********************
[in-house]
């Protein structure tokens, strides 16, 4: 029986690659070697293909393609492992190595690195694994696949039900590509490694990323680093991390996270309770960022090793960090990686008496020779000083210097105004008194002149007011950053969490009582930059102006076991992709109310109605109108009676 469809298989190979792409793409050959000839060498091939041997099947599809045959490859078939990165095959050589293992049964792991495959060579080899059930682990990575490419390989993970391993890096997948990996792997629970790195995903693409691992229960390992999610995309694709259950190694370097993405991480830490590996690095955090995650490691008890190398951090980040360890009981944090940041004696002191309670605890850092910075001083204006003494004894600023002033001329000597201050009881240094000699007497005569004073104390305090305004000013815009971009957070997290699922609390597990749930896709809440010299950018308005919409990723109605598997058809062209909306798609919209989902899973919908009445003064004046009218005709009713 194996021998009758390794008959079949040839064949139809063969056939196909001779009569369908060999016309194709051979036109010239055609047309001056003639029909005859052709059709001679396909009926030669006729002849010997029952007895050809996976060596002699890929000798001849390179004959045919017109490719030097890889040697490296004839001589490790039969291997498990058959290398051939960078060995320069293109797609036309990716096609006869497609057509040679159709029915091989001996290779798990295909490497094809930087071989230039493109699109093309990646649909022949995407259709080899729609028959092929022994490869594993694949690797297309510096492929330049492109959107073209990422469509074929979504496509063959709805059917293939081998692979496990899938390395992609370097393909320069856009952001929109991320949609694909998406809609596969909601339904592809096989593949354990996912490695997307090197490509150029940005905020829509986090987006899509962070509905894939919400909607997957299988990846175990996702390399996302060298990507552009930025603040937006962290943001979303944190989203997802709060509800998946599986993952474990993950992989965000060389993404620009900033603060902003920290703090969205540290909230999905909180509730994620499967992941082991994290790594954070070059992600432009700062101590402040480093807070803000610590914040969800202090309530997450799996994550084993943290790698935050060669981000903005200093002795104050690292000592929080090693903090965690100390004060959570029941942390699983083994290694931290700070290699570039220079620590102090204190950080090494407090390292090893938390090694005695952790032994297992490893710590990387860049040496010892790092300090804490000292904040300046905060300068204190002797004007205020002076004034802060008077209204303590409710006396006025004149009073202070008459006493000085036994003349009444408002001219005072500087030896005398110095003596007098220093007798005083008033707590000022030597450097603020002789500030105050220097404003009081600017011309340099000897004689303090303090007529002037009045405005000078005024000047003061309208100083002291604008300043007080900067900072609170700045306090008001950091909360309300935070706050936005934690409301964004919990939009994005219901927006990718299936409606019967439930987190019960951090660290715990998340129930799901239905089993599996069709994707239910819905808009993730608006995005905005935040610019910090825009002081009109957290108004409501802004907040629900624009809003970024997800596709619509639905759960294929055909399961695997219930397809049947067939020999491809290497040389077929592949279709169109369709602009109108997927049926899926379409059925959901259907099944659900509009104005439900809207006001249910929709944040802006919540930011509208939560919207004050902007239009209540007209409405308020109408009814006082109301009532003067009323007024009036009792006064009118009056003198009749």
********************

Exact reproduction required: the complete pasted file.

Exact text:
[in-house]
């Protein structure tokens, strides 16, 4: 029986690659070697293909393609492992190595690195694994696949039900590509490694990323680093991390996270309770960022090793960090990686008496020779000083210097105004008194002149007011950053969490009582930059102006076991992709109310109605109108009676 469809298989190979792409793409050959000839060498091939041997099947599809045959490859078939990165095959050589293992049964792991495959060579080899059930682990990575490419390989993970391993890096997948990996792997629970790195995903693409691992229960390992999610995309694709259950190694370097993405991480830490590996690095955090995650490691008890190398951090980040360890009981944090940041004696002191309670605890850092910075001083204006003494004894600023002033001329000597201050009881240094000699007497005569004073104390305090305004000013815009971009957070997290699922609390597990749930896709809440010299950018308005919409990723109605598997058809062209909306798609919209989902899973919908009445003064004046009218005709009713 194996021998009758390794008959079949040839064949139809063969056939196909001779009569369908060999016309194709051979036109010239055609047309001056003639029909005859052709059709001679396909009926030669006729002849010997029952007895050809996976060596002699890929000798001849390179004959045919017109490719030097890889040697490296004839001589490790039969291997498990058959290398051939960078060995320069293109797609036309990716096609006869497609057509040679159709029915091989001996290779798990295909490497094809930087071989230039493109699109093309990646649909022949995407259709080899729609028959092929022994490869594993694949690797297309510096492929330049492109959107073209990422469509074929979504496509063959709805059917293939081998692979496990899938390395992609370097393909320069856009952001929109991320949609694909998406809609596969909601339904592809096989593949354990996912490695997307090197490509150029940005905020829509986090987006899509962070509905894939919400909607997957299988990846175990996702390399996302060298990507552009930025603040937006962290943001979303944190989203997802709060509800998946599986993952474990993950992989965000060389993404620009900033603060902003920290703090969205540290909230999905909180509730994620499967992941082991994290790594954070070059992600432009700062101590402040480093807070803000610590914040969800202090309530997450799996994550084993943290790698935050060669981000903005200093002795104050690292000592929080090693903090965690100390004060959570029941942390699983083994290694931290700070290699570039220079620590102090204190950080090494407090390292090893938390090694005695952790032994297992490893710590990387860049040496010892790092300090804490000292904040300046905060300068204190002797004007205020002076004034802060008077209204303590409710006396006025004149009073202070008459006493000085036994003349009444408002001219005072500087030896005398110095003596007098220093007798005083008033707590000022030597450097603020002789500030105050220097404003009081600017011309340099000897004689303090303090007529002037009045405005000078005024000047003061309208100083002291604008300043007080900067900072609170700045306090008001950091909360309300935070706050936005934690409301964004919990939009994005219901927006990718299936409606019967439930987190019960951090660290715990998340129930799901239905089993599996069709994707239910819905808009993730608006995005905005935040610019910090825009002081009109957290108004409501802004907040629900624009809003970024997800596709619509639905759960294929055909399961695997219930397809049947067939020999491809290497040389077929592949279709169109369709602009109108997927049926899926379409059925959901259907099944659900509009104005439900809207006001249910929709944040802006919540930011509208939560919207004050902007239009209540007209409405308020109408009814006082109301009532003067009323007024009036009792006064009118009056003198009749």